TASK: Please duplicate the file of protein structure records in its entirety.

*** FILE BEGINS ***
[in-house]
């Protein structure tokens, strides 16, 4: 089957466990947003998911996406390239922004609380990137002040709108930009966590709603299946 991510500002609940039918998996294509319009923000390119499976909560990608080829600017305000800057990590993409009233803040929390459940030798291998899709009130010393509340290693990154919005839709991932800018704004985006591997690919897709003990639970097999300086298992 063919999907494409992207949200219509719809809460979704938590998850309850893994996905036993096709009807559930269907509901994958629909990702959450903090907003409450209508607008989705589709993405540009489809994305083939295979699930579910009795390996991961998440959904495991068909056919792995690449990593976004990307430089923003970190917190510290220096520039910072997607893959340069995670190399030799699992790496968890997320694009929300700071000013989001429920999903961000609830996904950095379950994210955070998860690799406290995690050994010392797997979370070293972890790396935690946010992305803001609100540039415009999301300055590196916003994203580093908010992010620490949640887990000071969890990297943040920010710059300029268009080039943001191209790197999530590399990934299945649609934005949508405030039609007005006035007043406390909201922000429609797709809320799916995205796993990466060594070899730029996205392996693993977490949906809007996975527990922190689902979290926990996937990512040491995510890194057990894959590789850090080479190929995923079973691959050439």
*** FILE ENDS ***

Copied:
[in-house]
């Protein structure tokens, strides 16, 4: 089957466990947003998911996406390239922004609380990137002040709108930009966590709603299946 991510500002609940039918998996294509319009923000390119499976909560990608080829600017305000800057990590993409009233803040929390459940030798291998899709009130010393509340290693990154919005839709991932800018704004985006591997690919897709003990639970097999300086298992 063919999907494409992207949200219509719809809460979704938590998850309850893994996905036993096709009807559930269907509901994958629909990702959450903090907003409450209508607008989705589709993405540009489809994305083939295979699930579910009795390996991961998440959904495991068909056919792995690449990593976004990307430089923003970190917190510290220096520039910072997607893959340069995670190399030799699992790496968890997320694009929300700071000013989001429920999903961000609830996904950095379950994210955070998860690799406290995690050994010392797997979370070293972890790396935690946010992305803001609100540039415009999301300055590196916003994203580093908010992010620490949640887990000071969890990297943040920010710059300029268009080039943001191209790197999530590399990934299945649609934005949508405030039609007005006035007043406390909201922000429609797709809320799916995205796993990466060594070899730029996205392996693993977490949906809007996975527990922190689902979290926990996937990512040491995510890194057990894959590789850090080479190929995923079973691959050439």